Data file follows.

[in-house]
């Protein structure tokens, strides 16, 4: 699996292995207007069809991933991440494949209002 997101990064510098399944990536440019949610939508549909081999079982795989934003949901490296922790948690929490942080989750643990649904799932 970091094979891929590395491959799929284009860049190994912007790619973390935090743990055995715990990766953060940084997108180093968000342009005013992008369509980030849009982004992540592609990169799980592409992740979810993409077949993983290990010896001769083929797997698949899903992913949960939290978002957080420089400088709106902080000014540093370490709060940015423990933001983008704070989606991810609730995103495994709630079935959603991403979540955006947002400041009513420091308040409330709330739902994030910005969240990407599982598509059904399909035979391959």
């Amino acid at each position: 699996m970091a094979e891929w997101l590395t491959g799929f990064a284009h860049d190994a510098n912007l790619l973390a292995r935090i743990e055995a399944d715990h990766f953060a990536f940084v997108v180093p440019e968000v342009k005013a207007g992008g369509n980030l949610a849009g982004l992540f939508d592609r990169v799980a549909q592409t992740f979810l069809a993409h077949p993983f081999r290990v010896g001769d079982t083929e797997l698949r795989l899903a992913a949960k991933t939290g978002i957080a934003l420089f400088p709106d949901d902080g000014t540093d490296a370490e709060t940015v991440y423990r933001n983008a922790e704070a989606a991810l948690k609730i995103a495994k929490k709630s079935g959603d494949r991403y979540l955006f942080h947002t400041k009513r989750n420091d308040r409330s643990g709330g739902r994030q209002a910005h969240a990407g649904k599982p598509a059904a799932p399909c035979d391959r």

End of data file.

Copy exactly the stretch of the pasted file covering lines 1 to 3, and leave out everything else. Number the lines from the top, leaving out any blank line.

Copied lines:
[in-house]
């Protein structure tokens, strides 16, 4: 699996292995207007069809991933991440494949209002 997101990064510098399944990536440019949610939508549909081999079982795989934003949901490296922790948690929490942080989750643990649904799932 970091094979891929590395491959799929284009860049190994912007790619973390935090743990055995715990990766953060940084997108180093968000342009005013992008369509980030849009982004992540592609990169799980592409992740979810993409077949993983290990010896001769083929797997698949899903992913949960939290978002957080420089400088709106902080000014540093370490709060940015423990933001983008704070989606991810609730995103495994709630079935959603991403979540955006947002400041009513420091308040409330709330739902994030910005969240990407599982598509059904399909035979391959």
């Amino acid at each position: 699996m970091a094979e891929w997101l590395t491959g799929f990064a284009h860049d190994a510098n912007l790619l973390a292995r935090i743990e055995a399944d715990h990766f953060a990536f940084v997108v180093p440019e968000v342009k005013a207007g992008g369509n980030l949610a849009g982004l992540f939508d592609r990169v799980a549909q592409t992740f979810l069809a993409h077949p993983f081999r290990v010896g001769d079982t083929e797997l698949r795989l899903a992913a949960k991933t939290g978002i957080a934003l420089f400088p709106d949901d902080g000014t540093d490296a370490e709060t940015v991440y423990r933001n983008a922790e704070a989606a991810l948690k609730i995103a495994k929490k709630s079935g959603d494949r991403y979540l955006f942080h947002t400041k009513r989750n420091d308040r409330s643990g709330g739902r994030q209002a910005h969240a990407g649904k599982p598509a059904a799932p399909c035979d391959r």